I’m not going to lie — I’m just a tad jealous of my southern California friends. Because ALL their pictures ALL the time have so. many. flowers. Plus palms and succulents and an abundance of colorful selfie walls.
Thankfully, here in New England spring has finally made an appearance, and I’m celebrating with this simple, modern spring wreath DIY. Don’t be fooled if you think it looks complicated, it’s just a matter of layering flowers!
Read on for the tutorial, and learn how to make this look your own with your favorite flowers!
DIY Modern Spring Floral Wreath
You can make this baby your own by choosing different flowers and yarn, but if you want my “recipe”, keep reading!
- Floral wire
- Wire cutters (a larger pair like this can cut through your flower stems too!)
- Chunky yarn
- Brass ring
Flowers, from left to right: pussy willow, ranunculus, delpinium, wax flowers
** A note on choosing flowers: if you find a florist who will sell flowers by the stem, choose “branchy” stems so you get more for your money. The pussy willow branches shown here were both part of one large stem. And if you don’t have any good florists nearby, grab a cheap bouquet at the grocery store to deconstruct!
A good rule of thumb is to look for a thriller, filler, and spiller. The pussy willow and wax flowers are acting as my base “fillers,” the delphinium provides a “spiller,” and the ranunculus is an eye-catching “thriller” focal point. Easy, right?
1. Cut five lengths of yarn that are twice as long as your arm. This is a totally arbitrary measurement, you can make them longer or shorter; using my arm was just an easy way to get them all the same.
2. Fold one length of yarn in half, then hang it over the hoop so the folded end is in the back, and the two ends hang down in front.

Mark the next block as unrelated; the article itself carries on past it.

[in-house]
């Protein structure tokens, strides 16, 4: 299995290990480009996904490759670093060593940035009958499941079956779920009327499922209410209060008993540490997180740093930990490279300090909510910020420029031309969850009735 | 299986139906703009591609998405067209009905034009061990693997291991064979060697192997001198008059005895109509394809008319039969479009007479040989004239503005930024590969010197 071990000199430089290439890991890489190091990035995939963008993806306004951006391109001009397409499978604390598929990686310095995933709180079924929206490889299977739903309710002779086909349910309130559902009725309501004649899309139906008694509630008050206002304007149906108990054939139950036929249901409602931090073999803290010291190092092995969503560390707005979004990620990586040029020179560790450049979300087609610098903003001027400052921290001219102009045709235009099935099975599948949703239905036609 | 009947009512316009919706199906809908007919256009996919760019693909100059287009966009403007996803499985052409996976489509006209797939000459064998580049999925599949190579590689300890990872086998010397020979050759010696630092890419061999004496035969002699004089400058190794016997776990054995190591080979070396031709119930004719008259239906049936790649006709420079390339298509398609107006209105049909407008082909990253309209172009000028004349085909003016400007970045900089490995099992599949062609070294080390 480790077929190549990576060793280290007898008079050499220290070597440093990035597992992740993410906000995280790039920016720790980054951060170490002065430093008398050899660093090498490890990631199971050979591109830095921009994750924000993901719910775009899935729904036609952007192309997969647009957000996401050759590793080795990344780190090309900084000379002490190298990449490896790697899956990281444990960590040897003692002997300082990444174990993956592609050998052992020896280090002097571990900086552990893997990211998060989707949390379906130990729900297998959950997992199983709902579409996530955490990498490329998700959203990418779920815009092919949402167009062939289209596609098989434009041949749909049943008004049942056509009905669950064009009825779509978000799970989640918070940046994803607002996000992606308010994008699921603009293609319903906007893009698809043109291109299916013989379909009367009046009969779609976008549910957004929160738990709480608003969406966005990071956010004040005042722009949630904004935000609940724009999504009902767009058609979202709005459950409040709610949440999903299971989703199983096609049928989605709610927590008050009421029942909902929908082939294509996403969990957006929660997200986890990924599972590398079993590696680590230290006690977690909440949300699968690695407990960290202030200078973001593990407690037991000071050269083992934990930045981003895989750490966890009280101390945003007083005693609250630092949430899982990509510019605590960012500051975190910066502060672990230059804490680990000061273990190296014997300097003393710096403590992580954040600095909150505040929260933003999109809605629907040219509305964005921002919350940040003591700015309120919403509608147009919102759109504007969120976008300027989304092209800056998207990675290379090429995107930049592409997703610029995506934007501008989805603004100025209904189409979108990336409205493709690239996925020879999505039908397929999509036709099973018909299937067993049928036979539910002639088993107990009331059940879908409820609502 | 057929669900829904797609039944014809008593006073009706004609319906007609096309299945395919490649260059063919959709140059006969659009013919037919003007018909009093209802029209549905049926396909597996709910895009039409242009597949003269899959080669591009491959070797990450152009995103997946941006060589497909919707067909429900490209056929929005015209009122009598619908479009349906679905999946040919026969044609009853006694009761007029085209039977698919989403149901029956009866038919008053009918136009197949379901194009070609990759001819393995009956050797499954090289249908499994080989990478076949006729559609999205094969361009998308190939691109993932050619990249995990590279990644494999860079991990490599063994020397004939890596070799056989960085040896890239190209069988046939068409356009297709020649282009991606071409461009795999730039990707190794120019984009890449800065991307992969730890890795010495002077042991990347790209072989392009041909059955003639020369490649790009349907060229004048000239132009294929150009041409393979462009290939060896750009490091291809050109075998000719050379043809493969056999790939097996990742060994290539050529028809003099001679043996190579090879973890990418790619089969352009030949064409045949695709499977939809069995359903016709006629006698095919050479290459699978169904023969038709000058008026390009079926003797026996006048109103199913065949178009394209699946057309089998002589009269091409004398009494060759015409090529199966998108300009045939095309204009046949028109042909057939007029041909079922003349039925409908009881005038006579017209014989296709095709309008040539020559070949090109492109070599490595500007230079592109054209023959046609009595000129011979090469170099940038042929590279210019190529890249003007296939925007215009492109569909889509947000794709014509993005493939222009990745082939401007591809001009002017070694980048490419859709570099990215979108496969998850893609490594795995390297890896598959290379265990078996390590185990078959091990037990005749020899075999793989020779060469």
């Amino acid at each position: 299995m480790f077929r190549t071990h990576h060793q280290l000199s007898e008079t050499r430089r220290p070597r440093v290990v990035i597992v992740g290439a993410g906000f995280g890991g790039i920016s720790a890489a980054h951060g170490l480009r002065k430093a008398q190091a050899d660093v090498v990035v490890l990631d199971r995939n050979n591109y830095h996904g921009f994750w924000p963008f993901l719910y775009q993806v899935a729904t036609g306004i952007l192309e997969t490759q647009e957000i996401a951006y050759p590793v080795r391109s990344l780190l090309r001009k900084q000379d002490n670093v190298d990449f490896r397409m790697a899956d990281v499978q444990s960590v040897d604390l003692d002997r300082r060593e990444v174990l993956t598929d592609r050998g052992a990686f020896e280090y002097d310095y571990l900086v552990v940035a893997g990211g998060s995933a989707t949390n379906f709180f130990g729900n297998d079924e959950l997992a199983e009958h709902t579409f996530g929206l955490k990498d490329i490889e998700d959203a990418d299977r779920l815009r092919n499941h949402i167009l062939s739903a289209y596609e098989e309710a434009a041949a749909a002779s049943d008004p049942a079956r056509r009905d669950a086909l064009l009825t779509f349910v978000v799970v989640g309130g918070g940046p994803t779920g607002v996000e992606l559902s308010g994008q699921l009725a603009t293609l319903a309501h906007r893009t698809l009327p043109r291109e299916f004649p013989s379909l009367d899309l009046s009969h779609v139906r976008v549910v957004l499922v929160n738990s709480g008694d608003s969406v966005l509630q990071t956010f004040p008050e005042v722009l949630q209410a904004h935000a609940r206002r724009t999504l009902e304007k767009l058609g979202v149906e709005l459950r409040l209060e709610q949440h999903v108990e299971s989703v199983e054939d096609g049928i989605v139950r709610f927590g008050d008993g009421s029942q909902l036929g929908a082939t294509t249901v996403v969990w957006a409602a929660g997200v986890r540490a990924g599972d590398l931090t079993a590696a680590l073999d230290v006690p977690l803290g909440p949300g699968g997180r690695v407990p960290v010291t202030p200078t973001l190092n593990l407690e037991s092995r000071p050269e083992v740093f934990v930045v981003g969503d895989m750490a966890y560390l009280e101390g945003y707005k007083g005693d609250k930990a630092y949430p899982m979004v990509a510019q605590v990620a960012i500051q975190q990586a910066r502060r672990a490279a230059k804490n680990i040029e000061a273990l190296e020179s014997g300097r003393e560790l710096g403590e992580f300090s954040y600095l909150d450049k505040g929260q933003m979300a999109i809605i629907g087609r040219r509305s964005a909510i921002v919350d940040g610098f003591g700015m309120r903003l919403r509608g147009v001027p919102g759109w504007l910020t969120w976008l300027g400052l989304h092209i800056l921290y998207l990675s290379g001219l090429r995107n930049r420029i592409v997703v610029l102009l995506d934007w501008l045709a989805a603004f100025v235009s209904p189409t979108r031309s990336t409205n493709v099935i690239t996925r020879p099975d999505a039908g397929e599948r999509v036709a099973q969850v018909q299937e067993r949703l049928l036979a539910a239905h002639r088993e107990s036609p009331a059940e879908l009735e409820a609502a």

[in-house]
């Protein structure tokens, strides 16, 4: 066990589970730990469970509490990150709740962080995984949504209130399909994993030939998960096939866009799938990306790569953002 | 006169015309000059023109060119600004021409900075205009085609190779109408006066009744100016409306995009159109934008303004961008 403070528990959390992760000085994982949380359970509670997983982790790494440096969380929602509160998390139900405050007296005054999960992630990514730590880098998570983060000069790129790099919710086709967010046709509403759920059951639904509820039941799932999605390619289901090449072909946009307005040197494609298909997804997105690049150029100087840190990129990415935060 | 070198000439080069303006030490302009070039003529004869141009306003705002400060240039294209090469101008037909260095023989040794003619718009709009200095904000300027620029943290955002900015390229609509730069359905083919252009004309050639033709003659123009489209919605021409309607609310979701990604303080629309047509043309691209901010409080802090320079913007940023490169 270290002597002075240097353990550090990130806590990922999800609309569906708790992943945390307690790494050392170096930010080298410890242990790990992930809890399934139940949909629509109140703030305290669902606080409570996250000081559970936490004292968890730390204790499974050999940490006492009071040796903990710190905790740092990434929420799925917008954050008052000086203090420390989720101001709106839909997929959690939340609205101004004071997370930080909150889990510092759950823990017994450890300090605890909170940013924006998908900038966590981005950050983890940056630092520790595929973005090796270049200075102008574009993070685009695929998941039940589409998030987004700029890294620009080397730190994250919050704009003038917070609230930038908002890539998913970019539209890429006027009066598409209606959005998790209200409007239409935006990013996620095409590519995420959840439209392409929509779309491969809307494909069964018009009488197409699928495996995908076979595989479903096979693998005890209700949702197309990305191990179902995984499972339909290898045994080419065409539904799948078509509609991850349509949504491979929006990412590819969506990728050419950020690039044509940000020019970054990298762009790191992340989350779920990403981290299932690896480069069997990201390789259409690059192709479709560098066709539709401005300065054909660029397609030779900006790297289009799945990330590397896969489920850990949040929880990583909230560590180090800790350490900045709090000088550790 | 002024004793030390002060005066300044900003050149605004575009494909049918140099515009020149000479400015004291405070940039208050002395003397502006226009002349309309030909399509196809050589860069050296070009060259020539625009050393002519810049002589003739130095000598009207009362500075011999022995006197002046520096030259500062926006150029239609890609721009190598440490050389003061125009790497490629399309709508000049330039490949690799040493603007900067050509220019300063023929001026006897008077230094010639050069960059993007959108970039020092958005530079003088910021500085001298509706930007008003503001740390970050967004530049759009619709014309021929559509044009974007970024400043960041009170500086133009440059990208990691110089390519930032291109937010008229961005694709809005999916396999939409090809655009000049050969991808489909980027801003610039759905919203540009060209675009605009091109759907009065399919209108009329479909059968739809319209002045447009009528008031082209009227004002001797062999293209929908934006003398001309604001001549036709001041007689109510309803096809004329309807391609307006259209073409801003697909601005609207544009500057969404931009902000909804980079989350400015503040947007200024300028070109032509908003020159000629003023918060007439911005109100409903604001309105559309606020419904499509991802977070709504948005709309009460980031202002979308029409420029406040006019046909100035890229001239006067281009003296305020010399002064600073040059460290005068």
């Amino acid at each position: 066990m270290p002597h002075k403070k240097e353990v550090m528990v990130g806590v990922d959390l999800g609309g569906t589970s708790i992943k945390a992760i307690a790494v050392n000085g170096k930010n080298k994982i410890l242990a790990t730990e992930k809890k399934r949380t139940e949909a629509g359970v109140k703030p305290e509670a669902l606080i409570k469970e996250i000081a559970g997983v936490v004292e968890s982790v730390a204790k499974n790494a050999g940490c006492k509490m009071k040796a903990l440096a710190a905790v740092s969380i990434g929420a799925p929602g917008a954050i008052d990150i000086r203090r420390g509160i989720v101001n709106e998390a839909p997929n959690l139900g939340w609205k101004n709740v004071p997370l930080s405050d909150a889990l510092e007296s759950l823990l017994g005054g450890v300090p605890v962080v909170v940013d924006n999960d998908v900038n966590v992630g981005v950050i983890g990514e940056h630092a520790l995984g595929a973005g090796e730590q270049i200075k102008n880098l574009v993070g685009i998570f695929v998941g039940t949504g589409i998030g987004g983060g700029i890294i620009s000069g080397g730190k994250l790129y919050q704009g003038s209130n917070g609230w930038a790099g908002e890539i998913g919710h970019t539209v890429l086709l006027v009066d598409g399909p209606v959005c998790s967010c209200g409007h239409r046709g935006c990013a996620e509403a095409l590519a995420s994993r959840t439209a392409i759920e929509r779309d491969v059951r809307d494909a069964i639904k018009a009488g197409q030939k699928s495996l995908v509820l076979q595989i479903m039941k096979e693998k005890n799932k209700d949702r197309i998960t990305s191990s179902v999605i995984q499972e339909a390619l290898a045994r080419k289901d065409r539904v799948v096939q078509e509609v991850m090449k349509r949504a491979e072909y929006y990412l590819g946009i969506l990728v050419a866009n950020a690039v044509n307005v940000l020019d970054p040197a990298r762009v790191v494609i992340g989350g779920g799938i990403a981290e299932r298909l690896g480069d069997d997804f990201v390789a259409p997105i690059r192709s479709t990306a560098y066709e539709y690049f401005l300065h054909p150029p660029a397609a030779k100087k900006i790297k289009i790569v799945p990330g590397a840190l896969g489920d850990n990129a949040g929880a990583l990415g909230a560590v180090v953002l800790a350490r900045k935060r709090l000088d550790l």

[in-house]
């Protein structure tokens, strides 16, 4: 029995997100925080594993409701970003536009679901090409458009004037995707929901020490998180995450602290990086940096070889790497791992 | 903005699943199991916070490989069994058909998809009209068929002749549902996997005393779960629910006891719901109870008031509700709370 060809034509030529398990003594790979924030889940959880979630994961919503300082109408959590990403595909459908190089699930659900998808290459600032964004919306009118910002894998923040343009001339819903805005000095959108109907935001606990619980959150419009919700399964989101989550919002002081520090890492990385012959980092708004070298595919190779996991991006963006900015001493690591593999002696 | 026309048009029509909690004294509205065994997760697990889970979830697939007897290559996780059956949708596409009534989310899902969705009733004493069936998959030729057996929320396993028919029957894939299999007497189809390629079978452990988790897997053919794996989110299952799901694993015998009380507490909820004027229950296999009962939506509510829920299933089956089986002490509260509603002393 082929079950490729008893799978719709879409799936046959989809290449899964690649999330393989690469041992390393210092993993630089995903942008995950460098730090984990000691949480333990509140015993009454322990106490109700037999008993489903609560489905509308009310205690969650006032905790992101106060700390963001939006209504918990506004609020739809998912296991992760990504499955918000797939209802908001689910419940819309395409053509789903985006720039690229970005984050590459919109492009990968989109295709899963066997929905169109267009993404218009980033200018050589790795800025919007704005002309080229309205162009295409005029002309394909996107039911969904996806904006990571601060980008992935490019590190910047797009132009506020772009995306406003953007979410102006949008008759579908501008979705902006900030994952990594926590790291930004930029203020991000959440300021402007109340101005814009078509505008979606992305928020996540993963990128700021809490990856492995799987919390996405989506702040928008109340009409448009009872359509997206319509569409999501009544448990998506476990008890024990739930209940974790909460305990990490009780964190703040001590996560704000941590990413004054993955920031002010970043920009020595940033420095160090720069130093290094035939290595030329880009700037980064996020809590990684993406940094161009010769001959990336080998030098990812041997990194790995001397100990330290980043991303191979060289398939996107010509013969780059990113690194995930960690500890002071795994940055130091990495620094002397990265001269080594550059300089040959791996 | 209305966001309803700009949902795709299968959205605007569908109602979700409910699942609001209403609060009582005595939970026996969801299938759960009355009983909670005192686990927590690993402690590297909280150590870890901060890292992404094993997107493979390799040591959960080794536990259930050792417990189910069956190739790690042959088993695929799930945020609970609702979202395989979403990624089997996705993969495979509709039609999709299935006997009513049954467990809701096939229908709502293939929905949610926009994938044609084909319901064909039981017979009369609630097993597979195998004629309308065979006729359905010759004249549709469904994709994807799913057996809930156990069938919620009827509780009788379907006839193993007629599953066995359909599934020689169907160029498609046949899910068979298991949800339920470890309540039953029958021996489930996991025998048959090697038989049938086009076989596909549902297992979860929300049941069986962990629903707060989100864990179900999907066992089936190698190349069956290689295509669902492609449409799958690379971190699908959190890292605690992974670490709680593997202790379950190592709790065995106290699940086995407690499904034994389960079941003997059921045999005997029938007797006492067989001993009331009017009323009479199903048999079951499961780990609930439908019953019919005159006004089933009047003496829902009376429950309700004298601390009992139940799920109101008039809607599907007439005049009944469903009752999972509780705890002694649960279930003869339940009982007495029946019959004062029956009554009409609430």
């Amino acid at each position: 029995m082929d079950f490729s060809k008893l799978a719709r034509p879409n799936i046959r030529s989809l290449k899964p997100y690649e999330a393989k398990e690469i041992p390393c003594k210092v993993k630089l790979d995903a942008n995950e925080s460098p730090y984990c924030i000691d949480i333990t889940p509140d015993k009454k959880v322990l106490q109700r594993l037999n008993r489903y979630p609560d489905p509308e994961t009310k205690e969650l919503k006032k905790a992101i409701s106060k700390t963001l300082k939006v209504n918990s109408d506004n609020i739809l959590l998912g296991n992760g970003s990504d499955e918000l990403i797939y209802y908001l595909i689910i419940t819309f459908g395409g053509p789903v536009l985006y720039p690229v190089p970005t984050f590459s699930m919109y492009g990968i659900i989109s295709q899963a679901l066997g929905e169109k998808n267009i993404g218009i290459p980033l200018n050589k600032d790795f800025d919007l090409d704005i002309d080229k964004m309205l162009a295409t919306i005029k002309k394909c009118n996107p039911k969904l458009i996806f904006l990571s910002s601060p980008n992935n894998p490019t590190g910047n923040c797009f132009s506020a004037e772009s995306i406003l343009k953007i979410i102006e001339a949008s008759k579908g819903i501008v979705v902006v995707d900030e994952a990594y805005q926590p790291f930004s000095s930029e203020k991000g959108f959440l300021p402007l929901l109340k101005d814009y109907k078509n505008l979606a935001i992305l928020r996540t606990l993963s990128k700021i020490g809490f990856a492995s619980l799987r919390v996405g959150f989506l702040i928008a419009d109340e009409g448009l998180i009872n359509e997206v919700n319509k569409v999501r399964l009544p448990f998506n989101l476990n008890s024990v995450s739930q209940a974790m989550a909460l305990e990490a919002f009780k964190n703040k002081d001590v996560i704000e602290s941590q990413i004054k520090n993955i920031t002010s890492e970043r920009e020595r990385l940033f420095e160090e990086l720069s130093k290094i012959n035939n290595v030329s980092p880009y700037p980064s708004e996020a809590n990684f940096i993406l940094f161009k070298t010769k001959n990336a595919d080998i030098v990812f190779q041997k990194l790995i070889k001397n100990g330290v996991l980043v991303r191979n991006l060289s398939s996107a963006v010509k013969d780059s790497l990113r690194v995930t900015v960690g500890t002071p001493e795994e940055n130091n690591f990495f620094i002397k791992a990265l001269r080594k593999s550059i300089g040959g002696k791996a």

3. Pull the ends through the loop…
4. …and pull them tight to attach the yarn to the ring. There’s probably a fancy name for this knot but I have no idea what it is and this isn’t the Boy Scouts so we’ll worry about that another time.
5. Repeat with the other lengths of yarn until they’re all attached to the brass ring.
6. Now the fun part! Trim off pieces of your stems to use for the wreath and begin attaching them to the brass ring by tightly wrapping with floral wire, starting with your base “fillers.” Don’t go too crazy cutting the flowers down just yet, you can always trim them later but obviously can’t put them back together if you cut too much too soon.
7. Layer on stems and continue to attach them with floral wire. Try to have each flower cover the stems and wires of the ones below.
*Tip: Every once in a while, stop to hold the wreath up so you can see how it will look when it’s hanging.
8. For interest and movement, look for stems that can stretch up and down (spillers). I initially was going to place the blue delphinium so that it reached up with the pussy willow, but it looked too busy to have all of the flowers going in the same direction. By flipping the delphinium the other way, it creates a pleasing shape, and I love the look of the flowers right on top of the chunky yarn.
9. Finish off the wreath by adding in your “thriller” flower, then trimming all the stems and wire bits so they don’t show. I also cut individual stems from the remaining delphinium stalk and poked them in here and there to use as much of that pretty blue as possible.
Finally, trim the yarn ends to the desired length, hang and enjoy!
I couldn’t resist using real flowers because they are just so gorgeous, but you could of course create the same look with faux or dried flowers.
Now it’s your turn. How are you celebrating spring?!
Marlene Sauer – Idle Hands Awake
Paper-pusher by day and paper-and-everything-else-crafter by night, Marlene believes creativity is what life was made for. Her blog is a DIY blog for creatives in the making—because creativity is a skill that you can practice like any other. When not harassing the poor folks at her local craft store, you can find Marlene curled up with her three cats, a chai tea, and a library book. She also sometimes still has time for her husband, if he’s holding up props during photoshoots.